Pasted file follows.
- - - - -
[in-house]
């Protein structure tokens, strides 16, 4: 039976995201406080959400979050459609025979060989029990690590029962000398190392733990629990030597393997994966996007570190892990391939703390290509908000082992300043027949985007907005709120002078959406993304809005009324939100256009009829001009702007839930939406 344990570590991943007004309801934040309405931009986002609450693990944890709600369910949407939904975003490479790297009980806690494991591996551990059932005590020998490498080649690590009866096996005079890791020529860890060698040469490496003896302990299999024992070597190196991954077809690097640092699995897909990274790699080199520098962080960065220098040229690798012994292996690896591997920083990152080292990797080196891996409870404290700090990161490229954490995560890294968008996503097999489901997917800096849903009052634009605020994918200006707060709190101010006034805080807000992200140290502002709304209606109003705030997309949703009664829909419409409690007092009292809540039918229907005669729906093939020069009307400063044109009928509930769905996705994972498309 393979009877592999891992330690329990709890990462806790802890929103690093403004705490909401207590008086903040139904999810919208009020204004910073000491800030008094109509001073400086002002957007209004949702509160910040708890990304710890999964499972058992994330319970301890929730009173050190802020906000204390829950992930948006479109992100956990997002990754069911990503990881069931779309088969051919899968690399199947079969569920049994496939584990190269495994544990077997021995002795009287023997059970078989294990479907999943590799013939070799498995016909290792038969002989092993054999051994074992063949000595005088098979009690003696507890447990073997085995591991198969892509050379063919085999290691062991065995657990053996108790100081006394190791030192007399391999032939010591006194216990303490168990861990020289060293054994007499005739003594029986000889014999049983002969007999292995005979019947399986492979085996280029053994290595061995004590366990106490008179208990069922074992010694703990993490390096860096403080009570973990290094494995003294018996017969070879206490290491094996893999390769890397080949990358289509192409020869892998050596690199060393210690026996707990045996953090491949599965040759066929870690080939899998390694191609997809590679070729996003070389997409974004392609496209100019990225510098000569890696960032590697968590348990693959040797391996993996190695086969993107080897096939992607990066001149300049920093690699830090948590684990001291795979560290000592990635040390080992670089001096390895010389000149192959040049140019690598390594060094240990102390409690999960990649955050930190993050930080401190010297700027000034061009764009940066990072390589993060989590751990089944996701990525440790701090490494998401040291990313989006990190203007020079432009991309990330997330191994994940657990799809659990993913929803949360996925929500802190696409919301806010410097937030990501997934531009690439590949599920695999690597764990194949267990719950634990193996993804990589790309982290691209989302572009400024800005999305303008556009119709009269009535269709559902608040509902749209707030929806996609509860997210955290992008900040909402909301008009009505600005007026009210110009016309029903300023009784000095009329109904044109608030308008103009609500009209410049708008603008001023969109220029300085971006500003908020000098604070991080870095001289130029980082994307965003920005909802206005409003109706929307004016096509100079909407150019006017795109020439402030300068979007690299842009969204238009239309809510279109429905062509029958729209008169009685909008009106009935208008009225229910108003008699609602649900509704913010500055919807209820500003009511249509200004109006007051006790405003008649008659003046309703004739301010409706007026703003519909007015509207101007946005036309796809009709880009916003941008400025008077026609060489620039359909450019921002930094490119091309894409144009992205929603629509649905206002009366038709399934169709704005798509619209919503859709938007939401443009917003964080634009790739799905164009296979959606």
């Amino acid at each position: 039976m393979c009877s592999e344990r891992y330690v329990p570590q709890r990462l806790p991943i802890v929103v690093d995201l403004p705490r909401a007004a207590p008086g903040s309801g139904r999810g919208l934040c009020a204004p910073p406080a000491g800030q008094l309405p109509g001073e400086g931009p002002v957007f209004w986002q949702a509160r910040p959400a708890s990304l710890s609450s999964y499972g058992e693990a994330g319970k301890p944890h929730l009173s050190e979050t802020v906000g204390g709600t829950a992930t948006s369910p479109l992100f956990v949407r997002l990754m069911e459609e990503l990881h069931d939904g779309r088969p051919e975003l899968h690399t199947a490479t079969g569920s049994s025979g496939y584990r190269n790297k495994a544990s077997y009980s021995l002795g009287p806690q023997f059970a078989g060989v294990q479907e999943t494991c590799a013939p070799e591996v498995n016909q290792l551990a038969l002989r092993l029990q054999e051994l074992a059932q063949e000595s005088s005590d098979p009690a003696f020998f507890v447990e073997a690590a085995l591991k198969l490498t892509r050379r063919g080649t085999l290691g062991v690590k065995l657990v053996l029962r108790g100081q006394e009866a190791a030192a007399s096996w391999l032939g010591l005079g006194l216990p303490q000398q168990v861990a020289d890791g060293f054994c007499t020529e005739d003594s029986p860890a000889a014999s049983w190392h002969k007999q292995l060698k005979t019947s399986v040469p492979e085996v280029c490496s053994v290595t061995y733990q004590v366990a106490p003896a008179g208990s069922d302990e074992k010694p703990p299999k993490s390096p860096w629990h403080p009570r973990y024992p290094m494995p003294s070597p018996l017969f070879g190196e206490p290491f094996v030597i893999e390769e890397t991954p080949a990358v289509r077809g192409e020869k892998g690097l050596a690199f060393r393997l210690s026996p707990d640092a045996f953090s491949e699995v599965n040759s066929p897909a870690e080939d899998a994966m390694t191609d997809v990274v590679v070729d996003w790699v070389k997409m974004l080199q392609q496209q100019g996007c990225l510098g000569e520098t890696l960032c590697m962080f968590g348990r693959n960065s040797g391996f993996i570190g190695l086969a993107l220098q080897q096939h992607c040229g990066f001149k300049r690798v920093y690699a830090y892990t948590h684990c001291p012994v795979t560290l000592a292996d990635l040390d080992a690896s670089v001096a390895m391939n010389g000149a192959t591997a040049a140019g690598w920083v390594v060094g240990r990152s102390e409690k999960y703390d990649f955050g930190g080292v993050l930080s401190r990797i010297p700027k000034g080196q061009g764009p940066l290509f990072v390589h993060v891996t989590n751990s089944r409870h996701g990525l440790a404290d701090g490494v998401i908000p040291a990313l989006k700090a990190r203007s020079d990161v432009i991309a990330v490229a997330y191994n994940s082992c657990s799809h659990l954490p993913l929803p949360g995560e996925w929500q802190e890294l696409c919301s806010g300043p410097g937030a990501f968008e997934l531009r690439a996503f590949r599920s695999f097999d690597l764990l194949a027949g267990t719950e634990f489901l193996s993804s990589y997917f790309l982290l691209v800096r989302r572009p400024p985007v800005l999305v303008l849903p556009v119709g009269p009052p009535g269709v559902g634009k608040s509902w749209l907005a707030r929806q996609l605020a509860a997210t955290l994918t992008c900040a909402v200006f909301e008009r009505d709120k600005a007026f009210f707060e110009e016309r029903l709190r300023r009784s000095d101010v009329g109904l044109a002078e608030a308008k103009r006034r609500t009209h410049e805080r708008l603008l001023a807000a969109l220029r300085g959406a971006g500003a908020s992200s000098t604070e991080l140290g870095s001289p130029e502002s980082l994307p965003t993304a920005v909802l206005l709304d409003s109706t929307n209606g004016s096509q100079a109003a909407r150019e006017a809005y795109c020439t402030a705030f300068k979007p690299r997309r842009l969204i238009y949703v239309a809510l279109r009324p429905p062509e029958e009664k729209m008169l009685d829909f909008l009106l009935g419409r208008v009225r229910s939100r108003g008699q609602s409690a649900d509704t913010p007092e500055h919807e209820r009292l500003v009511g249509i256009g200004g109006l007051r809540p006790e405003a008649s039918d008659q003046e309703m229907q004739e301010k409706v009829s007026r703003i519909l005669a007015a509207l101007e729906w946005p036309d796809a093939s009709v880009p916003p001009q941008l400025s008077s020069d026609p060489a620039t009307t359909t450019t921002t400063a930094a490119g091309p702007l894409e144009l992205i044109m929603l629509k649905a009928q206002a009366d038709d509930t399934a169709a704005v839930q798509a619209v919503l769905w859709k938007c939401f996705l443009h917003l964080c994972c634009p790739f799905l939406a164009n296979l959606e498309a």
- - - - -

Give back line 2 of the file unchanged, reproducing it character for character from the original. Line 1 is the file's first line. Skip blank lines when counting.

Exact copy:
């Protein structure tokens, strides 16, 4: 039976995201406080959400979050459609025979060989029990690590029962000398190392733990629990030597393997994966996007570190892990391939703390290509908000082992300043027949985007907005709120002078959406993304809005009324939100256009009829001009702007839930939406 344990570590991943007004309801934040309405931009986002609450693990944890709600369910949407939904975003490479790297009980806690494991591996551990059932005590020998490498080649690590009866096996005079890791020529860890060698040469490496003896302990299999024992070597190196991954077809690097640092699995897909990274790699080199520098962080960065220098040229690798012994292996690896591997920083990152080292990797080196891996409870404290700090990161490229954490995560890294968008996503097999489901997917800096849903009052634009605020994918200006707060709190101010006034805080807000992200140290502002709304209606109003705030997309949703009664829909419409409690007092009292809540039918229907005669729906093939020069009307400063044109009928509930769905996705994972498309 393979009877592999891992330690329990709890990462806790802890929103690093403004705490909401207590008086903040139904999810919208009020204004910073000491800030008094109509001073400086002002957007209004949702509160910040708890990304710890999964499972058992994330319970301890929730009173050190802020906000204390829950992930948006479109992100956990997002990754069911990503990881069931779309088969051919899968690399199947079969569920049994496939584990190269495994544990077997021995002795009287023997059970078989294990479907999943590799013939070799498995016909290792038969002989092993054999051994074992063949000595005088098979009690003696507890447990073997085995591991198969892509050379063919085999290691062991065995657990053996108790100081006394190791030192007399391999032939010591006194216990303490168990861990020289060293054994007499005739003594029986000889014999049983002969007999292995005979019947399986492979085996280029053994290595061995004590366990106490008179208990069922074992010694703990993490390096860096403080009570973990290094494995003294018996017969070879206490290491094996893999390769890397080949990358289509192409020869892998050596690199060393210690026996707990045996953090491949599965040759066929870690080939899998390694191609997809590679070729996003070389997409974004392609496209100019990225510098000569890696960032590697968590348990693959040797391996993996190695086969993107080897096939992607990066001149300049920093690699830090948590684990001291795979560290000592990635040390080992670089001096390895010389000149192959040049140019690598390594060094240990102390409690999960990649955050930190993050930080401190010297700027000034061009764009940066990072390589993060989590751990089944996701990525440790701090490494998401040291990313989006990190203007020079432009991309990330997330191994994940657990799809659990993913929803949360996925929500802190696409919301806010410097937030990501997934531009690439590949599920695999690597764990194949267990719950634990193996993804990589790309982290691209989302572009400024800005999305303008556009119709009269009535269709559902608040509902749209707030929806996609509860997210955290992008900040909402909301008009009505600005007026009210110009016309029903300023009784000095009329109904044109608030308008103009609500009209410049708008603008001023969109220029300085971006500003908020000098604070991080870095001289130029980082994307965003920005909802206005409003109706929307004016096509100079909407150019006017795109020439402030300068979007690299842009969204238009239309809510279109429905062509029958729209008169009685909008009106009935208008009225229910108003008699609602649900509704913010500055919807209820500003009511249509200004109006007051006790405003008649008659003046309703004739301010409706007026703003519909007015509207101007946005036309796809009709880009916003941008400025008077026609060489620039359909450019921002930094490119091309894409144009992205929603629509649905206002009366038709399934169709704005798509619209919503859709938007939401443009917003964080634009790739799905164009296979959606």